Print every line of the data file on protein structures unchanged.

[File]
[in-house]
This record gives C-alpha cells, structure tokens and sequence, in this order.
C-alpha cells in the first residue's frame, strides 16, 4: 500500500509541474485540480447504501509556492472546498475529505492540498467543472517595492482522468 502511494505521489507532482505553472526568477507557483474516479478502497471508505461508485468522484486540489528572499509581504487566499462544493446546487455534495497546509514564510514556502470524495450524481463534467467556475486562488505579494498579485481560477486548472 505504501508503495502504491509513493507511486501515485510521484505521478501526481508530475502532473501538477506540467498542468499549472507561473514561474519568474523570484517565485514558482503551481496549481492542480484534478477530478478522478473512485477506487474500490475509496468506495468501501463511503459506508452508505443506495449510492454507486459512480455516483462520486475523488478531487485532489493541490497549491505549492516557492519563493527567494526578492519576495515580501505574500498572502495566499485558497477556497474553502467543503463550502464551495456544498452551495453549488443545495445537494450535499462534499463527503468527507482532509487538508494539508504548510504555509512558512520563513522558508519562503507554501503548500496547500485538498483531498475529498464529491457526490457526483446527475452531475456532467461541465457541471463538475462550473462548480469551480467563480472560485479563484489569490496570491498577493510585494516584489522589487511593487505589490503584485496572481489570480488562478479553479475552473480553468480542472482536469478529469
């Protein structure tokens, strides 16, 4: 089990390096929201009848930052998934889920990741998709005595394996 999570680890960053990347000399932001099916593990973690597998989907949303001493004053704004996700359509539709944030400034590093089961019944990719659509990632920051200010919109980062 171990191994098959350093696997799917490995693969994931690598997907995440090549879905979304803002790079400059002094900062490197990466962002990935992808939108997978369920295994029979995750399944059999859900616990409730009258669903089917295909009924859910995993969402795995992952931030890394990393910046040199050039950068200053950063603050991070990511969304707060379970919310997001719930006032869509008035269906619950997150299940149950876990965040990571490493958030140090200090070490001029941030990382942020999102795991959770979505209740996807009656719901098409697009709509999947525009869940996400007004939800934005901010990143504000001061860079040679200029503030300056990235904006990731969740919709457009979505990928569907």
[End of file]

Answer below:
[in-house]
This record gives C-alpha cells, structure tokens and sequence, in this order.
C-alpha cells in the first residue's frame, strides 16, 4: 500500500509541474485540480447504501509556492472546498475529505492540498467543472517595492482522468 502511494505521489507532482505553472526568477507557483474516479478502497471508505461508485468522484486540489528572499509581504487566499462544493446546487455534495497546509514564510514556502470524495450524481463534467467556475486562488505579494498579485481560477486548472 505504501508503495502504491509513493507511486501515485510521484505521478501526481508530475502532473501538477506540467498542468499549472507561473514561474519568474523570484517565485514558482503551481496549481492542480484534478477530478478522478473512485477506487474500490475509496468506495468501501463511503459506508452508505443506495449510492454507486459512480455516483462520486475523488478531487485532489493541490497549491505549492516557492519563493527567494526578492519576495515580501505574500498572502495566499485558497477556497474553502467543503463550502464551495456544498452551495453549488443545495445537494450535499462534499463527503468527507482532509487538508494539508504548510504555509512558512520563513522558508519562503507554501503548500496547500485538498483531498475529498464529491457526490457526483446527475452531475456532467461541465457541471463538475462550473462548480469551480467563480472560485479563484489569490496570491498577493510585494516584489522589487511593487505589490503584485496572481489570480488562478479553479475552473480553468480542472482536469478529469
């Protein structure tokens, strides 16, 4: 089990390096929201009848930052998934889920990741998709005595394996 999570680890960053990347000399932001099916593990973690597998989907949303001493004053704004996700359509539709944030400034590093089961019944990719659509990632920051200010919109980062 171990191994098959350093696997799917490995693969994931690598997907995440090549879905979304803002790079400059002094900062490197990466962002990935992808939108997978369920295994029979995750399944059999859900616990409730009258669903089917295909009924859910995993969402795995992952931030890394990393910046040199050039950068200053950063603050991070990511969304707060379970919310997001719930006032869509008035269906619950997150299940149950876990965040990571490493958030140090200090070490001029941030990382942020999102795991959770979505209740996807009656719901098409697009709509999947525009869940996400007004939800934005901010990143504000001061860079040679200029503030300056990235904006990731969740919709457009979505990928569907």